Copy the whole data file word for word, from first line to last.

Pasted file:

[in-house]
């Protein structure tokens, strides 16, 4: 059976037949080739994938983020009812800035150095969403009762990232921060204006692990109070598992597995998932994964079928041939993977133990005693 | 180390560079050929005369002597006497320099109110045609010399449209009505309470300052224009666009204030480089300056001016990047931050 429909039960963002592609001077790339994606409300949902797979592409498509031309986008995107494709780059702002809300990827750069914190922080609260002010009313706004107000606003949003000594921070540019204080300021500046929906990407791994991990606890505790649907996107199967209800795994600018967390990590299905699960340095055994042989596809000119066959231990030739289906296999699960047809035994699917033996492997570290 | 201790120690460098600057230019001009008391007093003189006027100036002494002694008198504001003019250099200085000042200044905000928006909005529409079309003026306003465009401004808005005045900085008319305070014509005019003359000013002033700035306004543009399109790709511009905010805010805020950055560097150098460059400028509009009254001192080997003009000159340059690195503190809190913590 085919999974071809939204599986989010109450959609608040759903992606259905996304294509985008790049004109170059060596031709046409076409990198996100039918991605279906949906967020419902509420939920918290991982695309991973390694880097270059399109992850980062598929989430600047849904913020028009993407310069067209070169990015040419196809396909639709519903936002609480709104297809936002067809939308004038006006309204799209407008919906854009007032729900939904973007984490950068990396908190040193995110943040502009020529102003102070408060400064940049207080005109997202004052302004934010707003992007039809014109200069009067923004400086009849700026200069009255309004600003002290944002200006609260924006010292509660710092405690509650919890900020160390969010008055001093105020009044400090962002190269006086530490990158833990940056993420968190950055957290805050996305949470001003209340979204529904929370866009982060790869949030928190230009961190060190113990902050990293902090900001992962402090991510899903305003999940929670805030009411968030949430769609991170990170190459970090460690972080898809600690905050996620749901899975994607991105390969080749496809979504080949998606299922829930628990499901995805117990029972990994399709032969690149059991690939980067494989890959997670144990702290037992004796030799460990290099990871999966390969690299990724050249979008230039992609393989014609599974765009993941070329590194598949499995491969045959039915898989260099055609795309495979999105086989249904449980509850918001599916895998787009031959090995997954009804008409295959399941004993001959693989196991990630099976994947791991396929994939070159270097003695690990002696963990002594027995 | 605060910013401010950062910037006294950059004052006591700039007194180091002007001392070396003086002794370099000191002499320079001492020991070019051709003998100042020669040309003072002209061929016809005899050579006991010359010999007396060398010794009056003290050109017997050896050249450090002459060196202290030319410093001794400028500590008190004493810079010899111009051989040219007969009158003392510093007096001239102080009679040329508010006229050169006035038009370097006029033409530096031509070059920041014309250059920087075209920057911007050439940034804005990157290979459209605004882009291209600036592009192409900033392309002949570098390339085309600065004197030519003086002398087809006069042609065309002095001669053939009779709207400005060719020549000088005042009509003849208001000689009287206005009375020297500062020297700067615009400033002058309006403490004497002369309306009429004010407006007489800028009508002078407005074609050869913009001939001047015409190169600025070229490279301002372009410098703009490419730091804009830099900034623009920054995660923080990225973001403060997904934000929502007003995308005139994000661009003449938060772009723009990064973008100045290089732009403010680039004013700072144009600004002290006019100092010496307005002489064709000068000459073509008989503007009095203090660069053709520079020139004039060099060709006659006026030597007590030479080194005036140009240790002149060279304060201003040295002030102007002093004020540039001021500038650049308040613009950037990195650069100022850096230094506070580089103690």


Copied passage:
[in-house]
């Protein structure tokens, strides 16, 4: 059976037949080739994938983020009812800035150095969403009762990232921060204006692990109070598992597995998932994964079928041939993977133990005693 | 180390560079050929005369002597006497320099109110045609010399449209009505309470300052224009666009204030480089300056001016990047931050 429909039960963002592609001077790339994606409300949902797979592409498509031309986008995107494709780059702002809300990827750069914190922080609260002010009313706004107000606003949003000594921070540019204080300021500046929906990407791994991990606890505790649907996107199967209800795994600018967390990590299905699960340095055994042989596809000119066959231990030739289906296999699960047809035994699917033996492997570290 | 201790120690460098600057230019001009008391007093003189006027100036002494002694008198504001003019250099200085000042200044905000928006909005529409079309003026306003465009401004808005005045900085008319305070014509005019003359000013002033700035306004543009399109790709511009905010805010805020950055560097150098460059400028509009009254001192080997003009000159340059690195503190809190913590 085919999974071809939204599986989010109450959609608040759903992606259905996304294509985008790049004109170059060596031709046409076409990198996100039918991605279906949906967020419902509420939920918290991982695309991973390694880097270059399109992850980062598929989430600047849904913020028009993407310069067209070169990015040419196809396909639709519903936002609480709104297809936002067809939308004038006006309204799209407008919906854009007032729900939904973007984490950068990396908190040193995110943040502009020529102003102070408060400064940049207080005109997202004052302004934010707003992007039809014109200069009067923004400086009849700026200069009255309004600003002290944002200006609260924006010292509660710092405690509650919890900020160390969010008055001093105020009044400090962002190269006086530490990158833990940056993420968190950055957290805050996305949470001003209340979204529904929370866009982060790869949030928190230009961190060190113990902050990293902090900001992962402090991510899903305003999940929670805030009411968030949430769609991170990170190459970090460690972080898809600690905050996620749901899975994607991105390969080749496809979504080949998606299922829930628990499901995805117990029972990994399709032969690149059991690939980067494989890959997670144990702290037992004796030799460990290099990871999966390969690299990724050249979008230039992609393989014609599974765009993941070329590194598949499995491969045959039915898989260099055609795309495979999105086989249904449980509850918001599916895998787009031959090995997954009804008409295959399941004993001959693989196991990630099976994947791991396929994939070159270097003695690990002696963990002594027995 | 605060910013401010950062910037006294950059004052006591700039007194180091002007001392070396003086002794370099000191002499320079001492020991070019051709003998100042020669040309003072002209061929016809005899050579006991010359010999007396060398010794009056003290050109017997050896050249450090002459060196202290030319410093001794400028500590008190004493810079010899111009051989040219007969009158003392510093007096001239102080009679040329508010006229050169006035038009370097006029033409530096031509070059920041014309250059920087075209920057911007050439940034804005990157290979459209605004882009291209600036592009192409900033392309002949570098390339085309600065004197030519003086002398087809006069042609065309002095001669053939009779709207400005060719020549000088005042009509003849208001000689009287206005009375020297500062020297700067615009400033002058309006403490004497002369309306009429004010407006007489800028009508002078407005074609050869913009001939001047015409190169600025070229490279301002372009410098703009490419730091804009830099900034623009920054995660923080990225973001403060997904934000929502007003995308005139994000661009003449938060772009723009990064973008100045290089732009403010680039004013700072144009600004002290006019100092010496307005002489064709000068000459073509008989503007009095203090660069053709520079020139004039060099060709006659006026030597007590030479080194005036140009240790002149060279304060201003040295002030102007002093004020540039001021500038650049308040613009950037990195650069100022850096230094506070580089103690």